“No time to be a child”

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“It was kind of like we were starting from scratch,” she said.

And Azariah Baker, 15 in Chicago, takes care of her 70-year-old grandmother, who suffered a stroke in early 2020, as well as her 2-year-old niece. Her grandmother is the legal guardian of Azariah and her niece, but since the stroke, which left her extremely tired with blurry vision and headaches, Azariah has done most of the work at home. House. She would wake up every day at 7 a.m., cook breakfast for them all, and then log into the virtual school at 8 a.m.

When school was out, she would go to work in a grocery store. Then she would come home and cook dinner. She often felt overwhelmed. “I remember one night I was cooking dinner and I had a panic attack. I was crying, I felt like I couldn’t breathe and my heart was racing, ”Azariah said.

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“But then my alarm went off for something in the oven,” she said, and put her own needs aside.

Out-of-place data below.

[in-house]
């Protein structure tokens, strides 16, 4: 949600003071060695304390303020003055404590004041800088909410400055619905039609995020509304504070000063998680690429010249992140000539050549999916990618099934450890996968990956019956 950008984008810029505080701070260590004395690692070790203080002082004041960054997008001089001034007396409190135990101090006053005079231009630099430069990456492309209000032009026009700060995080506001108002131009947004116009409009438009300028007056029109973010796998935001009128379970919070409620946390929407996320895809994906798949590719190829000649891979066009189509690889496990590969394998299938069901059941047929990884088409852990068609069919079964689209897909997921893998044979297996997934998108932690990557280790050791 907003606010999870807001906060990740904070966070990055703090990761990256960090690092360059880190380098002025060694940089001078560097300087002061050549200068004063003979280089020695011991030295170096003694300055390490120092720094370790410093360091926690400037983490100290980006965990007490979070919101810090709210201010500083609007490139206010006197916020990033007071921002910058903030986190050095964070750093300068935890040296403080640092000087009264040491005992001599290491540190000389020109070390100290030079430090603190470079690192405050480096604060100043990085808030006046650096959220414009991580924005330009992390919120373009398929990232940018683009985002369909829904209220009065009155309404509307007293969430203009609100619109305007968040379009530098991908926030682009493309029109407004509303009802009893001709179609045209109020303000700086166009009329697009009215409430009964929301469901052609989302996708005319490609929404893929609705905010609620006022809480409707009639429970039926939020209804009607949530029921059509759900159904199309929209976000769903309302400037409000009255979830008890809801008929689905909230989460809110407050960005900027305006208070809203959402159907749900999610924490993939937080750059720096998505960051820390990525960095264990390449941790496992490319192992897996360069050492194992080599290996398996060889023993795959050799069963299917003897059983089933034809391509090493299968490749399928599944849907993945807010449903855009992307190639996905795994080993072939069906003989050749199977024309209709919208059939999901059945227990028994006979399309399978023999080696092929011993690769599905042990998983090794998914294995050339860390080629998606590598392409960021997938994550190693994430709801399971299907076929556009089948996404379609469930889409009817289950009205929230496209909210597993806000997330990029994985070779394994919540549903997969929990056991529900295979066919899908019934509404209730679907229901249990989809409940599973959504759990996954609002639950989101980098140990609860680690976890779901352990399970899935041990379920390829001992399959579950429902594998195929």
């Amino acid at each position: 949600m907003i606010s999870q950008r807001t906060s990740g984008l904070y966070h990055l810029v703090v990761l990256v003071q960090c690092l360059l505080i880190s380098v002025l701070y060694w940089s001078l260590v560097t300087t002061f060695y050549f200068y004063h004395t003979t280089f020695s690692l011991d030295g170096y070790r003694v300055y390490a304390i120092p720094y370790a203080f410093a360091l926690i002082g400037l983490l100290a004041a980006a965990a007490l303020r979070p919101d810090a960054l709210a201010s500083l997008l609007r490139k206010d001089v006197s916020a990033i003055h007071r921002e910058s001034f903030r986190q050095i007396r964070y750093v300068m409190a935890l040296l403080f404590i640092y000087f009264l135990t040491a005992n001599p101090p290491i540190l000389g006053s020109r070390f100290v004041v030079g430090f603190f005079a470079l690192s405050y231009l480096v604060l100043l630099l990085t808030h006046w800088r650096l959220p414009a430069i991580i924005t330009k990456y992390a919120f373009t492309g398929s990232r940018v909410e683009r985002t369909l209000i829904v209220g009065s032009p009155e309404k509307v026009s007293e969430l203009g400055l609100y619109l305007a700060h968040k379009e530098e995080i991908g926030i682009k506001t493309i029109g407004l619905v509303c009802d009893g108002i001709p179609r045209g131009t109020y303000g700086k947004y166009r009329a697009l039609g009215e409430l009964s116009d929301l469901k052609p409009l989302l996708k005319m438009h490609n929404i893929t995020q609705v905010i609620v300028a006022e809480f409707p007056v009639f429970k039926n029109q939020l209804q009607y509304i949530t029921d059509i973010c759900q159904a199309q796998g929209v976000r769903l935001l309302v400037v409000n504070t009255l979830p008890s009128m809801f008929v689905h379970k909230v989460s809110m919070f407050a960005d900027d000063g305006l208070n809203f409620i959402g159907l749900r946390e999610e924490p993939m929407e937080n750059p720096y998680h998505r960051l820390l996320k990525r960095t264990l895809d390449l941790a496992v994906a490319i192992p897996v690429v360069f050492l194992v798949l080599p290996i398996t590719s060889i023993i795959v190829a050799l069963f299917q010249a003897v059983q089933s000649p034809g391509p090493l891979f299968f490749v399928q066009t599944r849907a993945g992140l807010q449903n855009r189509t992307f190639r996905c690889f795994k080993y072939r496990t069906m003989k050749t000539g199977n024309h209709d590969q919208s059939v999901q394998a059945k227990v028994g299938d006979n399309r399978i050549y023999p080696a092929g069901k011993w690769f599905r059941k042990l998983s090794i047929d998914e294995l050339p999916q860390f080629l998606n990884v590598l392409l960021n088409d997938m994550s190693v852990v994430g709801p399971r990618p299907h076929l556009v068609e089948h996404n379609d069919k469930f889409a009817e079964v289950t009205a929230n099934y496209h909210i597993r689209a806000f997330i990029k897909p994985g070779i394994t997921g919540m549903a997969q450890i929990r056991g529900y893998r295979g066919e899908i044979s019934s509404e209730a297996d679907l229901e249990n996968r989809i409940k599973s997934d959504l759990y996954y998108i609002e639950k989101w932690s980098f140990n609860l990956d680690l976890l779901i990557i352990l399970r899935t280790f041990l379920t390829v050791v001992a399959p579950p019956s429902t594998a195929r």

These three stories sum up how the pandemic has affected the lives of young women of color across the United States, even though they have not been directly affected by the coronavirus. Black and Hispanic youth were more likely to have lost a parent or family member to Covid-19. They fell behind in school more than their white counterparts, and they had much higher unemployment rates last year than older adults and young white women, even during the summer when employment of young people generally increases. Some of those who kept or found a new job became essential breadwinners because their family members were more likely to have been made redundant.

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Black and Hispanic teenage girls were also more likely than white girls and their male counterparts to take on home care responsibilities, according to a report by the Institute for Women’s Policy Research. At the same time, they were leading racial justice protests across the country, most notably last summer, channeling their energy to confront and change systemic inequalities.

“Black girls were on the front lines of racial justice movements, they were essential workers and they were the primary caregivers,” said Scheherazade Tillet, founder and executive director of A Long Walk Home, an organization that empowers girls black in Chicago. “There is no other group that is all three at the same time.”

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